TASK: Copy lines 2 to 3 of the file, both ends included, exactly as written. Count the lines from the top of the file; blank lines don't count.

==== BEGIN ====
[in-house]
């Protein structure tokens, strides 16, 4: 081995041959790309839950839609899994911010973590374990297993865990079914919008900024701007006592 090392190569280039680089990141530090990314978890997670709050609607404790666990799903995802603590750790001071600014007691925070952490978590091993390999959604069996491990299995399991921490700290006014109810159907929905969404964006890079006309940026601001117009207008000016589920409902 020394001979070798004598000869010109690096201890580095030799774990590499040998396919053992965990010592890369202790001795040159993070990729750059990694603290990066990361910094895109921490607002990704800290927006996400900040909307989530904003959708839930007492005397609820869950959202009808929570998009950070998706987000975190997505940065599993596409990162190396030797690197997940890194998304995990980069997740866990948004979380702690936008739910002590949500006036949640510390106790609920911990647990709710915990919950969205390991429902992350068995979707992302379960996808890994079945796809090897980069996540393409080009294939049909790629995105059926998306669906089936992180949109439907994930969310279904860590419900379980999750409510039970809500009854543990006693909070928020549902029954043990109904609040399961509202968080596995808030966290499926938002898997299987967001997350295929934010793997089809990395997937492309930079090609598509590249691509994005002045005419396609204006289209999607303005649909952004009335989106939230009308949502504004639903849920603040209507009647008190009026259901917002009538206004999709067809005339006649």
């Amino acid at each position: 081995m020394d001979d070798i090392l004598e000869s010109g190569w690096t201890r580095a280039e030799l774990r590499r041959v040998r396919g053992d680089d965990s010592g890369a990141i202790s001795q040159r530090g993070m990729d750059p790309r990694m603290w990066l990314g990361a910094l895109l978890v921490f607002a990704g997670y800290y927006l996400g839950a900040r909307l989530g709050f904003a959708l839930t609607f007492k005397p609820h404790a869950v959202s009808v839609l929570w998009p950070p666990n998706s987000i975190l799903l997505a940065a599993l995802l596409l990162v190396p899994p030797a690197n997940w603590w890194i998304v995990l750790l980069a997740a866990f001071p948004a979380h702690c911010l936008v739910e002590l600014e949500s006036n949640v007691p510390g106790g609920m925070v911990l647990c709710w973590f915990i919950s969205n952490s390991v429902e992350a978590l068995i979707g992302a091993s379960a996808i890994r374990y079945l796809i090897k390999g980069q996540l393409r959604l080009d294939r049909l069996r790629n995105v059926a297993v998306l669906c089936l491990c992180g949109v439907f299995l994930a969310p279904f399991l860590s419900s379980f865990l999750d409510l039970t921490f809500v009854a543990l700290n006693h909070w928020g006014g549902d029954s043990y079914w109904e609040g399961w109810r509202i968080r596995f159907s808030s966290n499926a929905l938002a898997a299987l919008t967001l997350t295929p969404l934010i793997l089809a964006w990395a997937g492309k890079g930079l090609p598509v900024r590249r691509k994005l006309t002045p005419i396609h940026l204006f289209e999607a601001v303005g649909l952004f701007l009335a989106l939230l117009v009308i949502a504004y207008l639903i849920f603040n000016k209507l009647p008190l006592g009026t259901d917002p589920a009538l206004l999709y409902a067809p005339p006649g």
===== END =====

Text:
């Protein structure tokens, strides 16, 4: 081995041959790309839950839609899994911010973590374990297993865990079914919008900024701007006592 090392190569280039680089990141530090990314978890997670709050609607404790666990799903995802603590750790001071600014007691925070952490978590091993390999959604069996491990299995399991921490700290006014109810159907929905969404964006890079006309940026601001117009207008000016589920409902 020394001979070798004598000869010109690096201890580095030799774990590499040998396919053992965990010592890369202790001795040159993070990729750059990694603290990066990361910094895109921490607002990704800290927006996400900040909307989530904003959708839930007492005397609820869950959202009808929570998009950070998706987000975190997505940065599993596409990162190396030797690197997940890194998304995990980069997740866990948004979380702690936008739910002590949500006036949640510390106790609920911990647990709710915990919950969205390991429902992350068995979707992302379960996808890994079945796809090897980069996540393409080009294939049909790629995105059926998306669906089936992180949109439907994930969310279904860590419900379980999750409510039970809500009854543990006693909070928020549902029954043990109904609040399961509202968080596995808030966290499926938002898997299987967001997350295929934010793997089809990395997937492309930079090609598509590249691509994005002045005419396609204006289209999607303005649909952004009335989106939230009308949502504004639903849920603040209507009647008190009026259901917002009538206004999709067809005339006649």
């Amino acid at each position: 081995m020394d001979d070798i090392l004598e000869s010109g190569w690096t201890r580095a280039e030799l774990r590499r041959v040998r396919g053992d680089d965990s010592g890369a990141i202790s001795q040159r530090g993070m990729d750059p790309r990694m603290w990066l990314g990361a910094l895109l978890v921490f607002a990704g997670y800290y927006l996400g839950a900040r909307l989530g709050f904003a959708l839930t609607f007492k005397p609820h404790a869950v959202s009808v839609l929570w998009p950070p666990n998706s987000i975190l799903l997505a940065a599993l995802l596409l990162v190396p899994p030797a690197n997940w603590w890194i998304v995990l750790l980069a997740a866990f001071p948004a979380h702690c911010l936008v739910e002590l600014e949500s006036n949640v007691p510390g106790g609920m925070v911990l647990c709710w973590f915990i919950s969205n952490s390991v429902e992350a978590l068995i979707g992302a091993s379960a996808i890994r374990y079945l796809i090897k390999g980069q996540l393409r959604l080009d294939r049909l069996r790629n995105v059926a297993v998306l669906c089936l491990c992180g949109v439907f299995l994930a969310p279904f399991l860590s419900s379980f865990l999750d409510l039970t921490f809500v009854a543990l700290n006693h909070w928020g006014g549902d029954s043990y079914w109904e609040g399961w109810r509202i968080r596995f159907s808030s966290n499926a929905l938002a898997a299987l919008t967001l997350t295929p969404l934010i793997l089809a964006w990395a997937g492309k890079g930079l090609p598509v900024r590249r691509k994005l006309t002045p005419i396609h940026l204006f289209e999607a601001v303005g649909l952004f701007l009335a989106l939230l117009v009308i949502a504004y207008l639903i849920f603040n000016k209507l009647p008190l006592g009026t259901d917002p589920a009538l206004l999709y409902a067809p005339p006649g």